## The Copper Wire Gauge for Electrical Technology

An explanation of the A WG wire gauge system, with some handy tricks for converting between gauge and size.

By Antonio L. Eguizabal, VE7FIF

### Introduction

Insulated copper wire is used extensively in electrical and electronics applications. In amateur radio use, it is predominant. Copper is a metal with excellent thermal, electrical, mechanical and physical characteristics; unequaled in its cost-benefit properties. Hence its widespread use throughout the world of electrotech-nology. Most amateur radio circuits use insulated circular-cross-section (round) copper wire. Presently, in Canada, the US and other countries, the round copper wire is based on the American Wire Gauge (AWG) system. In this article, the basis for this gauge

151 West Osborne Road North Vancouver, BC V7N 2P9 Canada is presented, together with some of its interesting properties.

Sizing of Round Copper Wire

Circular-cross-section, bare copper wire can be sized in several ways. For smaller conductors (up to No. 4/0 or

0000 AWG) it follows the American Wire Gauge.1 For larger conductors, the tendency is to use the cross-section area expressed in circular mils (the area corresponding to a circle of 0.001 inches, or 1 mil, in diameter). The AWG system uses inches and feet and has no direct equivalent in the metric system.

The metric world usually sizes round copper conductors by their cross-section area in square millimeters (mm2) and sometimes uses a system based on the diameter in milli-

### 1 Notes appear on page 23.

meters for small wires.2 In the UK, round copper wire follows the Standard Wire Gauge (SWG)3, which is similar to the AWG but is not always exactly equivalent, as shown in the wire tables of Note 2. To make matters more confusing, other systems are used for other materials, such as the Steel Wire Gauge, the Birmingham Wire Gauge, the Old English Wire Gauge, the old Paris Gauge, and so on. For a history of wire gauges, the reader can consult Note 4.

### The AWG System

The American Wire Gauge was invented by J. R. Brown in 1857 and is also known as the Brown and Sharp gauge. It is the prevalent wire gauge in North America and other countries for solid, round, bare copper wire of diameter less than 0.46 inches. Its use is a defacto standard for Canada and the US, being specified for electrical wiring using copper wire as regulated by the Canadian Electrical Code and the National Electrical Code in the United States.5-6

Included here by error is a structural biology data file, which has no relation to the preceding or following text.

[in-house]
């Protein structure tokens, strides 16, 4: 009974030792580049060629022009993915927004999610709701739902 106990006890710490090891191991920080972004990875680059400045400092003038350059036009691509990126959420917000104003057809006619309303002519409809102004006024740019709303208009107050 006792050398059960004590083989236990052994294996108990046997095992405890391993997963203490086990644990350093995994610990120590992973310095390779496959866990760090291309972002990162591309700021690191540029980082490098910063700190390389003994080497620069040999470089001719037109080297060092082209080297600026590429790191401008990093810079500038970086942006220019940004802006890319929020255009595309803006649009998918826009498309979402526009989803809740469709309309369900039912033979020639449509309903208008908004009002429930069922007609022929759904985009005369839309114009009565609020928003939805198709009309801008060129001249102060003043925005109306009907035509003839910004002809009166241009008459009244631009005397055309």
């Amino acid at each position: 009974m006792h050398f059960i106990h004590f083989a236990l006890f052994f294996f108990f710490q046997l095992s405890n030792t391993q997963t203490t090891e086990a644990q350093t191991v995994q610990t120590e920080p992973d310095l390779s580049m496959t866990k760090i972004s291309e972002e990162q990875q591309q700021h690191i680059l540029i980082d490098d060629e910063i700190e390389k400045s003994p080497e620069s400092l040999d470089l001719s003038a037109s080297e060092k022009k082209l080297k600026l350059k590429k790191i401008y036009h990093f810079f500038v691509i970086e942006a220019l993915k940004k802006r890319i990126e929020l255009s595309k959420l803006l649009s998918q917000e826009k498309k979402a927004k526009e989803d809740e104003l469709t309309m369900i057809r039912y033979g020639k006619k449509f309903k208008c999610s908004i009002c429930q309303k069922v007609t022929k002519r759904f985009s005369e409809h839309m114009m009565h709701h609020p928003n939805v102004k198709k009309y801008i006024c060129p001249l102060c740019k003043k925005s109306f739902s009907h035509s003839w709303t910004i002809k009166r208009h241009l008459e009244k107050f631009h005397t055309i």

Together with other gauges such as the ones already mentioned, the AWG system has the property that its sizes represent approximately the successive steps in the process of wire drawing (pulling through a hard steel die of known diameter).

Its numbers are retrogressive—a larger number denoting a smaller wire—corresponding to the successive drawing operations. For example, No. 0 AWG could be the first pass and No. 1 AWG the second pass through a smaller diameter die. Actually, the AWG system starts at No. 0000 (or 4/0 AWG) and stops at No. 50 AWG. The gauge numbers obey a mathematical relation and are not arbitrarily chosen as it may appear at first glance.

The basis of the AWG is a mathematical law. I briefly mentioned the relation in a previous article, which is repeated here for completeness.7 The gauge is specified by two diameters and the law that a given number of intermediate diameters are formed by a geometrical progression. Thus, the diameter of No. 0000 or 4/0 AWG is defined as 0.4600 inches and the diameter of No. 36 AWG is 0.005 inches (see Notes 1 and 2). There are 38 sizes between these two, hence the ratio of any diameter to the next diameter of a larger size is given by:

V 0.0050 4

This is called the progression constant of the AWG system. It can be verified with a calculator by taking the logarithm (any base will do) of 92, dividing by 39 and then taking the anti-log (same base) of the quotient. A good calculator will display as many digits as shown here—or more. My HP-41CV shows 1.122 932 197 when FIX is set at the maximum of 9 digits.

This number has some interesting properties:

a) The square of the progression constant is (1.1229322)2=1.2610.

b)The sixth power, that is the ratio of any diameter to the diameter of the sixth greater number is: (1.1229322)6=2.0050.

c) The fact that b) is so close to the number 2, is the basis of numerous useful relations and computation short cuts.

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